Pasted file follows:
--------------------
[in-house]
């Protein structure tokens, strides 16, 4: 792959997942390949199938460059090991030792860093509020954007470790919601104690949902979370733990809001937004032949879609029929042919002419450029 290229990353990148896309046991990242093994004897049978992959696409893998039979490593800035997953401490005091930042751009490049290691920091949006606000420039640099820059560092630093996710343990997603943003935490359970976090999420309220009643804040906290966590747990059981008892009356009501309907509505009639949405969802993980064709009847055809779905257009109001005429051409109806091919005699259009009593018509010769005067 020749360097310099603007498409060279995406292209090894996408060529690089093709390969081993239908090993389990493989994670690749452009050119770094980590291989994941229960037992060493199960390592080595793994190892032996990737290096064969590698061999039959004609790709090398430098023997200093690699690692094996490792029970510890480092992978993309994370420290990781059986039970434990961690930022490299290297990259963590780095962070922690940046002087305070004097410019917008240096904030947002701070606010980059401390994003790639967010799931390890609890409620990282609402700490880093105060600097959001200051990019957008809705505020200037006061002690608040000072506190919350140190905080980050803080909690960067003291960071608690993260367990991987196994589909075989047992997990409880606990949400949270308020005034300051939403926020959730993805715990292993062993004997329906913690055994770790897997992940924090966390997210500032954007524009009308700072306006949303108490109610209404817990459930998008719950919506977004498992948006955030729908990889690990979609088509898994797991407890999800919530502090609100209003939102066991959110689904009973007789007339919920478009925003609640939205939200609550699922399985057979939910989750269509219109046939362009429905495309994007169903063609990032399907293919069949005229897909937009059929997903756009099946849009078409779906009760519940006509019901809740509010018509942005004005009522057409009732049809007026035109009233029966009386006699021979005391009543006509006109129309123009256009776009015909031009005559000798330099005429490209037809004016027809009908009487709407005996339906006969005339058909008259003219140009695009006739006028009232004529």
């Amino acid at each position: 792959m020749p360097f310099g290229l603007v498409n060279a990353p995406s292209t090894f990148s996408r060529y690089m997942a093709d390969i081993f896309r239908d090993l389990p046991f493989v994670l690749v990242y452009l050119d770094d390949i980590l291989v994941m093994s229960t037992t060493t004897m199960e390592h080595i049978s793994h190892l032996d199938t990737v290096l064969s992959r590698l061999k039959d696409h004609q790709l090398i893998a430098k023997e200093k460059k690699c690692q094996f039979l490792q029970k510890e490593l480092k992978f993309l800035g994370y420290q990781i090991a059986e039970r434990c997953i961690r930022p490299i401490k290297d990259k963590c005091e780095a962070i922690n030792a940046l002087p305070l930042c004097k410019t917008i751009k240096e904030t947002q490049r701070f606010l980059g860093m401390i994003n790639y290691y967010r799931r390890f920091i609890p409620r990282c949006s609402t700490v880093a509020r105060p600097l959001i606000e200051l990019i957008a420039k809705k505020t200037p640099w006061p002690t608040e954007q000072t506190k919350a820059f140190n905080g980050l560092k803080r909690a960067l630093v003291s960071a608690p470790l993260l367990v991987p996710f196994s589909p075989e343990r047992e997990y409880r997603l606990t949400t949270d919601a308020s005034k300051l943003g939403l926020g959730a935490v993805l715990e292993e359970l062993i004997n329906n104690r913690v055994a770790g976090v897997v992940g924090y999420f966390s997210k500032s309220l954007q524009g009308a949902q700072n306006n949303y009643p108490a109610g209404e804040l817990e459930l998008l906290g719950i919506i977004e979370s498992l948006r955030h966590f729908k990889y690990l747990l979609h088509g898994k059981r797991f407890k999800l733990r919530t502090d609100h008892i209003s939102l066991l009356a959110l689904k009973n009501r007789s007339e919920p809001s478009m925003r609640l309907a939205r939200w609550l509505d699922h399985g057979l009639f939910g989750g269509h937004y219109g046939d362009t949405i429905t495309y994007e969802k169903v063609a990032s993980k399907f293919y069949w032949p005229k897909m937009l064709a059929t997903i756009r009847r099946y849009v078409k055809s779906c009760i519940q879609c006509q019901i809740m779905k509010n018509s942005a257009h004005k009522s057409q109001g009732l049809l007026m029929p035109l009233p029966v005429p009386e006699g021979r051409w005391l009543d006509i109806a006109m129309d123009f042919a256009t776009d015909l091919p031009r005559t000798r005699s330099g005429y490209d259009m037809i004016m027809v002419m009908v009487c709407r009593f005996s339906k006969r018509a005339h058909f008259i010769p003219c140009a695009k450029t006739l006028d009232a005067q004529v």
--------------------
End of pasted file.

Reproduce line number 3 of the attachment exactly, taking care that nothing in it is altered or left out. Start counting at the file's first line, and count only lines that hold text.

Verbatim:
């Amino acid at each position: 792959m020749p360097f310099g290229l603007v498409n060279a990353p995406s292209t090894f990148s996408r060529y690089m997942a093709d390969i081993f896309r239908d090993l389990p046991f493989v994670l690749v990242y452009l050119d770094d390949i980590l291989v994941m093994s229960t037992t060493t004897m199960e390592h080595i049978s793994h190892l032996d199938t990737v290096l064969s992959r590698l061999k039959d696409h004609q790709l090398i893998a430098k023997e200093k460059k690699c690692q094996f039979l490792q029970k510890e490593l480092k992978f993309l800035g994370y420290q990781i090991a059986e039970r434990c997953i961690r930022p490299i401490k290297d990259k963590c005091e780095a962070i922690n030792a940046l002087p305070l930042c004097k410019t917008i751009k240096e904030t947002q490049r701070f606010l980059g860093m401390i994003n790639y290691y967010r799931r390890f920091i609890p409620r990282c949006s609402t700490v880093a509020r105060p600097l959001i606000e200051l990019i957008a420039k809705k505020t200037p640099w006061p002690t608040e954007q000072t506190k919350a820059f140190n905080g980050l560092k803080r909690a960067l630093v003291s960071a608690p470790l993260l367990v991987p996710f196994s589909p075989e343990r047992e997990y409880r997603l606990t949400t949270d919601a308020s005034k300051l943003g939403l926020g959730a935490v993805l715990e292993e359970l062993i004997n329906n104690r913690v055994a770790g976090v897997v992940g924090y999420f966390s997210k500032s309220l954007q524009g009308a949902q700072n306006n949303y009643p108490a109610g209404e804040l817990e459930l998008l906290g719950i919506i977004e979370s498992l948006r955030h966590f729908k990889y690990l747990l979609h088509g898994k059981r797991f407890k999800l733990r919530t502090d609100h008892i209003s939102l066991l009356a959110l689904k009973n009501r007789s007339e919920p809001s478009m925003r609640l309907a939205r939200w609550l509505d699922h399985g057979l009639f939910g989750g269509h937004y219109g046939d362009t949405i429905t495309y994007e969802k169903v063609a990032s993980k399907f293919y069949w032949p005229k897909m937009l064709a059929t997903i756009r009847r099946y849009v078409k055809s779906c009760i519940q879609c006509q019901i809740m779905k509010n018509s942005a257009h004005k009522s057409q109001g009732l049809l007026m029929p035109l009233p029966v005429p009386e006699g021979r051409w005391l009543d006509i109806a006109m129309d123009f042919a256009t776009d015909l091919p031009r005559t000798r005699s330099g005429y490209d259009m037809i004016m027809v002419m009908v009487c709407r009593f005996s339906k006969r018509a005339h058909f008259i010769p003219c140009a695009k450029t006739l006028d009232a005067q004529v």